It is one thing when students learn from ICT, but it is another for students to learn with ICT. The Week 7 Learning Path highlights the importance when designing units of work or lessons that incorporate ICTs, to ensure that students are not merely learning from the ICT but are instead learning with ICT.
If students are learning from ICT, they are learning the same way they would if the teacher was explaining the information to them directly. For example, in a history lesson, students engage with a clip about Australian settlers. Though the video may provide valid information about Australian settlement, the same information could be sourced from a variety of different sources, such as books.
Learning with ICT is far more complex and is viewed more as a tool for productivity. The expected outcome for learning with ICT is to bring about a change in the way students think and work (Voogt & Knezek, 2008). For example, digital storytelling provides students with the option to visually present information that has been learned. Digital storytelling requires students to think about the content they are going to insert into the presentation and how they are going to draw conclusions. This task requires students to directly relate to their understanding of concepts that have been taught in order to construct the product and display their newly gained knowledge.
Learning with ICT is closely associated with the term “Mindtools”, which Jonassen and Car (2000) describe are computer applications that, when used by learners to represent what they know, necessarily engaging them in critical thinking about the content they are studying… and requires students to think about what they know in different, meaningful ways. The Mindtools for Learning website is wonderful in that it provides some really useful digital tools that can be integrated into lessons in order to not only incorporate ICTs but to also stimulate students learning through critical thinking!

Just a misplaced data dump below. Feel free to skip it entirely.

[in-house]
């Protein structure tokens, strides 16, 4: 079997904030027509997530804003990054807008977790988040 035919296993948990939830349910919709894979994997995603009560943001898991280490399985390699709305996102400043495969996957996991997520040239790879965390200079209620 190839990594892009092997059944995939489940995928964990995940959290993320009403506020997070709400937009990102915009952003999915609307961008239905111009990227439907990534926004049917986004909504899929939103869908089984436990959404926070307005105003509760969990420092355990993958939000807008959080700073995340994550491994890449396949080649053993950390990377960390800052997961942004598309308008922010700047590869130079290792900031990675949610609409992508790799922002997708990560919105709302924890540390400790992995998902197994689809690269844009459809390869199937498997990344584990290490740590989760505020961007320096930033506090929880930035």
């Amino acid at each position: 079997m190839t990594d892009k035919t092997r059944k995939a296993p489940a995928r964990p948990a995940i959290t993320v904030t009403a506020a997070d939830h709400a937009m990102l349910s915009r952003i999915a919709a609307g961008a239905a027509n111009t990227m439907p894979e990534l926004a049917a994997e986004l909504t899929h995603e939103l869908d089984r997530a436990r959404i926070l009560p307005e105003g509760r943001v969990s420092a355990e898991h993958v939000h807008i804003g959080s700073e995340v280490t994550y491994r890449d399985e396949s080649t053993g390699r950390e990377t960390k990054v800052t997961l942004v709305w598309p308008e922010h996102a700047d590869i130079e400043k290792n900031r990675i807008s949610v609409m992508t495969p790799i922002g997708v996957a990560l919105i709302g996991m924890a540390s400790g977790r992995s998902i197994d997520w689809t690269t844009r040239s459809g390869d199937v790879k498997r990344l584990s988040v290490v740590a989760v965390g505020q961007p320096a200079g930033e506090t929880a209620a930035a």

The concept of learning with ICT got me thinking and so I decided to do a little searching around on the net to discover more about teaching and learning with ICT and Voilà! I came across three different Queensland Education based documents that provide support in using ICT in the classroom too well I guess make “Smart Classrooms”. These documents are basic but handy.
Part 1: Teaching and Learning with ICT – Practical Ideas to Support Teaching and Learning Using Standard Software on your Laptop
Part 2: Teaching and Learning with ICT – Practical Ideas to Support Teaching and Learning Using Online Tools and Spaces
Part 3: Teaching and Learning with ICT – Practical Ideas to Support Teaching and Learning in a Digitally Rich Learning Environment
I hope that these resources help you as much as they helped me. I now feel more confident in incorporating technologies into lessons and units of work to enable student to learn with ICT not just from them.
Jonassen, D. H., & Carr, C. S. (2000). Mindtools: Affording multiple knowledge representations for learning. Computers as cognitive tools. Volume 2: No more walls (Vol. 2. pp. 165-196).
Voogt, J., & Knezek, G. (Eds.). (2008). International handbook of information technology in primary and secondary education (Vol. 20). Springer Science & Business Media.